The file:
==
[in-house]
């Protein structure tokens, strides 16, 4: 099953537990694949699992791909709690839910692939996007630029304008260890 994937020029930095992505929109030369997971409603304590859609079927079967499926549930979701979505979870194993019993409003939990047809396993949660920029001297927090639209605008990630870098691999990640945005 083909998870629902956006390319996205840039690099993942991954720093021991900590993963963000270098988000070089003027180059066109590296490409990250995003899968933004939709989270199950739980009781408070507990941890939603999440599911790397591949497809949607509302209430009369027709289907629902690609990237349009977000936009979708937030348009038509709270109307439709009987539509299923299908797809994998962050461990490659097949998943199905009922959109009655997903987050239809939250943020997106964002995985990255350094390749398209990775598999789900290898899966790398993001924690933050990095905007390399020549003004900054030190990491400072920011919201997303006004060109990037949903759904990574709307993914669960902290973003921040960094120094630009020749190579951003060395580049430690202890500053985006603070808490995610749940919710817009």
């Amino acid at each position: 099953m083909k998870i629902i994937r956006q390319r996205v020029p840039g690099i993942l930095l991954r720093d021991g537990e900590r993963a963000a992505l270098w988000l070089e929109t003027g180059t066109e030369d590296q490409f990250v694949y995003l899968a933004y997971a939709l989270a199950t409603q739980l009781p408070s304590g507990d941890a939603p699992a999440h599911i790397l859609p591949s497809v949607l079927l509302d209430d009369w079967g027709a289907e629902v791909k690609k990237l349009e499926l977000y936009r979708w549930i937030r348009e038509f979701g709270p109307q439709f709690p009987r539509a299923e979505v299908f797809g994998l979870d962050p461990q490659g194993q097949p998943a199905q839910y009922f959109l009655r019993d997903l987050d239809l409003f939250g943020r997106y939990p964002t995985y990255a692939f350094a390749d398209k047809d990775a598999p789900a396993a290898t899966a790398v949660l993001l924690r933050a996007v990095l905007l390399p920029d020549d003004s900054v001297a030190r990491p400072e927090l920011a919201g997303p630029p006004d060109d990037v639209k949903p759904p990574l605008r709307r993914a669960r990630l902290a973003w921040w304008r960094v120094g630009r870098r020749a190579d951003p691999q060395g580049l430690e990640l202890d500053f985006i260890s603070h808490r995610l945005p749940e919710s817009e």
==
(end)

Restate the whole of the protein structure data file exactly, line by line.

[in-house]
């Protein structure tokens, strides 16, 4: 099953537990694949699992791909709690839910692939996007630029304008260890 994937020029930095992505929109030369997971409603304590859609079927079967499926549930979701979505979870194993019993409003939990047809396993949660920029001297927090639209605008990630870098691999990640945005 083909998870629902956006390319996205840039690099993942991954720093021991900590993963963000270098988000070089003027180059066109590296490409990250995003899968933004939709989270199950739980009781408070507990941890939603999440599911790397591949497809949607509302209430009369027709289907629902690609990237349009977000936009979708937030348009038509709270109307439709009987539509299923299908797809994998962050461990490659097949998943199905009922959109009655997903987050239809939250943020997106964002995985990255350094390749398209990775598999789900290898899966790398993001924690933050990095905007390399020549003004900054030190990491400072920011919201997303006004060109990037949903759904990574709307993914669960902290973003921040960094120094630009020749190579951003060395580049430690202890500053985006603070808490995610749940919710817009």
């Amino acid at each position: 099953m083909k998870i629902i994937r956006q390319r996205v020029p840039g690099i993942l930095l991954r720093d021991g537990e900590r993963a963000a992505l270098w988000l070089e929109t003027g180059t066109e030369d590296q490409f990250v694949y995003l899968a933004y997971a939709l989270a199950t409603q739980l009781p408070s304590g507990d941890a939603p699992a999440h599911i790397l859609p591949s497809v949607l079927l509302d209430d009369w079967g027709a289907e629902v791909k690609k990237l349009e499926l977000y936009r979708w549930i937030r348009e038509f979701g709270p109307q439709f709690p009987r539509a299923e979505v299908f797809g994998l979870d962050p461990q490659g194993q097949p998943a199905q839910y009922f959109l009655r019993d997903l987050d239809l409003f939250g943020r997106y939990p964002t995985y990255a692939f350094a390749d398209k047809d990775a598999p789900a396993a290898t899966a790398v949660l993001l924690r933050a996007v990095l905007l390399p920029d020549d003004s900054v001297a030190r990491p400072e927090l920011a919201g997303p630029p006004d060109d990037v639209k949903p759904p990574l605008r709307r993914a669960r990630l902290a973003w921040w304008r960094v120094g630009r870098r020749a190579d951003p691999q060395g580049l430690e990640l202890d500053f985006i260890s603070h808490r995610l945005p749940e919710s817009e």